The High Court in Dublin will this week rule on a challenge to the construction of a sewage treatment plant that will pump sewage into Lough Foyle.
The plans actually include a provision to allow raw sewage to be dumped into the estuary during flood warnings.
Now it has been revealed that Britain’s Crown Estate says it owns the whole seabed of Lough Foyle – including on the Donegal side.
And Donegal County Council, which has been battling local residents for 22 years, hasn’t asked permission.
Enda Craig, spokesman for the Campaign for a Clean Estuary, told donegaldaily.com today that his Judicial Review is listed for hearing in Dublin this week.
“We are extremely confident that the decision of An Bord Pleanála to over-rule a decision by its own staff to reject the latest application involved a major conflict of interest,” said Mr Craig.
“One of the board of An Bord Pleanála who gave the go-head is a former employee with the engineering company employed by Donegal County Council to carry out the scheme. That forms part of the residents’ case against An Bord Pleanála in this court case.”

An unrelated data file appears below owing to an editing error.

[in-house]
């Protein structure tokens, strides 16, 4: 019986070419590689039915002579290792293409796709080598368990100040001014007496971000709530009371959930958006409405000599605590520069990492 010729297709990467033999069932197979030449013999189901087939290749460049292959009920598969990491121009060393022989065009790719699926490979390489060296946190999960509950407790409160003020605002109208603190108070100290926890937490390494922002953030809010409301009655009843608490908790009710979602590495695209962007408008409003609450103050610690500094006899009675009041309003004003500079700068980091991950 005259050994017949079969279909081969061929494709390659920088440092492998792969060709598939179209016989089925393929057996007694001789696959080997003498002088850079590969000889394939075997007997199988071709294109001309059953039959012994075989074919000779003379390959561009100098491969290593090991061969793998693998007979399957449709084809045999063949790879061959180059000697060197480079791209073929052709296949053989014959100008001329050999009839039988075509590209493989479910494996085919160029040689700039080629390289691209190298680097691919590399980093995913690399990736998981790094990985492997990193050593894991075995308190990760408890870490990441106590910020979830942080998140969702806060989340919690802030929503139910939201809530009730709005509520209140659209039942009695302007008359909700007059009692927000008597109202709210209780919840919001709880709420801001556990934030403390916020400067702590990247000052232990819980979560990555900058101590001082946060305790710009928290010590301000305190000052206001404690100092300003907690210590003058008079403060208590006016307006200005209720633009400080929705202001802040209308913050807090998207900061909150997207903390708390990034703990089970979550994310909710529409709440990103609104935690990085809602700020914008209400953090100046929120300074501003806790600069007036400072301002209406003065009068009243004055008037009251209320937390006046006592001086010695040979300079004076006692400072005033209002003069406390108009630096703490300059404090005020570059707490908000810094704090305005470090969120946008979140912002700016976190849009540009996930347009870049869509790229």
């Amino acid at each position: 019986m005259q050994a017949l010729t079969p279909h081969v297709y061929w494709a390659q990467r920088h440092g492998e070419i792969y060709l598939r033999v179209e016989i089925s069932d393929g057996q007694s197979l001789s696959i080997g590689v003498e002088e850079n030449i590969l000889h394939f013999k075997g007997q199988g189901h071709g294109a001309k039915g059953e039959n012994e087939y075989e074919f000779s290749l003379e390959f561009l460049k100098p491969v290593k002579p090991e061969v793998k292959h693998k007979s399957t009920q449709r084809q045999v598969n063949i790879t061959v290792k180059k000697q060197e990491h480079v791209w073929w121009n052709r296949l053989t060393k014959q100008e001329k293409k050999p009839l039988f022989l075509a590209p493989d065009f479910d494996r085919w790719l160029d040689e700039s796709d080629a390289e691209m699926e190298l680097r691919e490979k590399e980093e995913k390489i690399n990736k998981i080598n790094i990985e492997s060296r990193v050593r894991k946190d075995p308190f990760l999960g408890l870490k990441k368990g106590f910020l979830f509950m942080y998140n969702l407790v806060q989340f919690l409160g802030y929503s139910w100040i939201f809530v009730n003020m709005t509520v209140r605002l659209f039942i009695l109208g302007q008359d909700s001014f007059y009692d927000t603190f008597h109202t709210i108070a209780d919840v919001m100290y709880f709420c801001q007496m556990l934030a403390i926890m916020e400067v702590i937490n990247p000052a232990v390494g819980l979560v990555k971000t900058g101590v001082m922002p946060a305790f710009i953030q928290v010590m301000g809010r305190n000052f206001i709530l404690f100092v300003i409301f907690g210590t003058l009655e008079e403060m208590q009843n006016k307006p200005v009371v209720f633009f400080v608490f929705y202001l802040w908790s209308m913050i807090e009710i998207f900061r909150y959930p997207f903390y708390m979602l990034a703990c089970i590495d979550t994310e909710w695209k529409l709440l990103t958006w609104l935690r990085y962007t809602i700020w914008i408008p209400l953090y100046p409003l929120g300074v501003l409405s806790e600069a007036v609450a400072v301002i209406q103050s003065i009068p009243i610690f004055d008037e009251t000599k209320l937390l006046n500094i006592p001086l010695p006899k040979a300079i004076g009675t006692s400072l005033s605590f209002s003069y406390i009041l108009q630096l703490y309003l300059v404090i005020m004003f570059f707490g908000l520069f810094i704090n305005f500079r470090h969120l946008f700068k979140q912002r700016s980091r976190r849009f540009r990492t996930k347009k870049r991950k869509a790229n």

Residents had to raise thousands of euro to take the legal case.
They want the treatment plant and water waste outflow pipe outside the Foyle estuary. That’s exactly what Donegal County Council decided to do in the mid-1990s, but for no apparent reason abandoned those plans.
However it has emerged that Britain’s Crown Estate may end up scuppering the council’s plans, forcing them to move the plants and works outside the Foyle system once again.
The Crown Estate claims juridiction over the entire seabed of both Lough Foyle and Carlingford Lough.
And the council doesn’t have permission to pump sewage into the Foyle from the body.
A meeting of UK and Irish Government officials took place in January to discuss a range of specific environmental and marine issues arising from the current jurisdictional position of Carlingford Lough and Lough Foyle.
Quite how Donegal County Council came to spend more than €5M on a sewage plant on which not a single brick has ever been laid is even more astonishing when you read the minutes below of a meeting WAY BACK IN 1990 when councillors voted unanimously to find an outflow outside the Foyle.
The latest scheme alone cost €2M.
You can read it below:
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